Storm off Tamil Nadu coast likely to become ‘severe cyclone Nivar’

Third stage of cyclone warning raised in Pamban in Tamil Nadu on Monday morning.   | Photo Credit: L. Balachandar

A developing cyclonic disturbance in the Bay of Bengal is expected to become a ‘severe cyclonic storm’ by Tuesday evening, according to the cyclone warning division of the India Meteorological Department (IMD).

“There will be damage to standing crop, trees could fall and thatched rooftops are likely to be blown away given its intensity,” said M. Mohapatra, Director General, IMD. “We have issued warnings beginning Saturday and so this should give fishermen and farmers sometime for rescue and salvaging.”

India uses a five-step classification scheme for cyclonic storms, with those bearing windspeeds of 90-100 kmph termed ‘severe cyclonic storm’ and those with progressively higher speeds mentionwed as ‘very severe’ and ‘extremely severe’ ones.

Watch | T.N. and Puducherry prepare for cyclone Nivar

The developing storm, were it to become a cyclone on Tuesday, will be called NIVAR, said Mr. Mohapatra. It currently hovers about 520 km south-southeast of Puducherry and 560 km south-southeast of Chennai.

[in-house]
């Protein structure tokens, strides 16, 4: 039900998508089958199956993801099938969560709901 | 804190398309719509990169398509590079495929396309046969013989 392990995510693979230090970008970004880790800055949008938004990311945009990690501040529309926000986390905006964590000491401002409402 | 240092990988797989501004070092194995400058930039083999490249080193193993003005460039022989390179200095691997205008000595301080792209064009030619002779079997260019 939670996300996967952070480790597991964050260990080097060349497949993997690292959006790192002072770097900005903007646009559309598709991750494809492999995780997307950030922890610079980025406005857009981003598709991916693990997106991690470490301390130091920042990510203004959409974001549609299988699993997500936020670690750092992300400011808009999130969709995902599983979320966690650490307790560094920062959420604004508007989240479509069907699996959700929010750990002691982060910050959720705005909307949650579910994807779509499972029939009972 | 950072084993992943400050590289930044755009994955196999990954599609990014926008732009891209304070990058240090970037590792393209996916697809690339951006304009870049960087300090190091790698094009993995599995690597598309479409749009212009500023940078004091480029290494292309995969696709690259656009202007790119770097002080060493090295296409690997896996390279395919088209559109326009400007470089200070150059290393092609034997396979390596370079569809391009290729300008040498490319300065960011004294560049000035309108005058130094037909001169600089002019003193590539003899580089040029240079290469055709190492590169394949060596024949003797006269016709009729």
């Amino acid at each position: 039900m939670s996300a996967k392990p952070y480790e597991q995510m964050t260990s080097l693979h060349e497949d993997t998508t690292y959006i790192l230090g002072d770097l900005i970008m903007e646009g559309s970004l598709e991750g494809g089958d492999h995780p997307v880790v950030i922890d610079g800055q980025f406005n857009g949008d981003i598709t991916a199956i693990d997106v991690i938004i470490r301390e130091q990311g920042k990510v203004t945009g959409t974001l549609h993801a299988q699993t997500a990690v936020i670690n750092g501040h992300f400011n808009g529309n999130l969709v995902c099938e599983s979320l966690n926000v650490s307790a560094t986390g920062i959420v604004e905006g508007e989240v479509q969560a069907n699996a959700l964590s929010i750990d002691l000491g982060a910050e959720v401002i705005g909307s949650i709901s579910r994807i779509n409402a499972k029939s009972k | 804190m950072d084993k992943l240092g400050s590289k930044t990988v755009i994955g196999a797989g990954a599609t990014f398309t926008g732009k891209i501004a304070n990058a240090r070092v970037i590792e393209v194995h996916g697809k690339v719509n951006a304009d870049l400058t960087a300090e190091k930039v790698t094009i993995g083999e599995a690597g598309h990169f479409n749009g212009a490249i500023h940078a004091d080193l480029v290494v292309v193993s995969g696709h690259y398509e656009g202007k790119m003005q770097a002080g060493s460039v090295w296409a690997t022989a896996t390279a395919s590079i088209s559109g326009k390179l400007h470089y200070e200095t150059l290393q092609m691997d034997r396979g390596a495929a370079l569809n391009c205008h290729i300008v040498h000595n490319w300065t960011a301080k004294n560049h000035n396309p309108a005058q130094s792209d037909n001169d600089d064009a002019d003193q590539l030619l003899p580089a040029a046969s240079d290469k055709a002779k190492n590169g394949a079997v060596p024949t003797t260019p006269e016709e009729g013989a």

“It is very likely to intensify into a cyclonic storm during next 24 hours. It is very likely to move north-westwards and cross Tamil Nadu and Puducherry coasts between Karaikal and Mamallapuram around 25th November 2020 afternoon,” said the IMD’s afternoon update on Monday.

Central meeting

Union Cabinet Secretary Shri Rajiv Gauba on Monday chaired a meeting of the National Crisis Management Committee (NCMC) to review the States’ preparedness via a videoconference with the Chief Secretaries of Andhra Pradesh, Tamil Nadu and Puducherry.

Secretaries from the Ministries of Home, Power, Telecommunication, Civil Aviation, Shipping and Health; Chairman, Railway Board; Member Secretary, National Disaster Management Agency; and representatives of the National Disaster Response Force and the Ministry of Defence also informed the NCMC about the arrangements and assistance to the States concerned .

October to December is a ‘cyclone season’ that sees several originating in the Bay of Bengal as well as the Arabian Sea.

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Printable version | Dec 7, 2021 4:57:27 PM |

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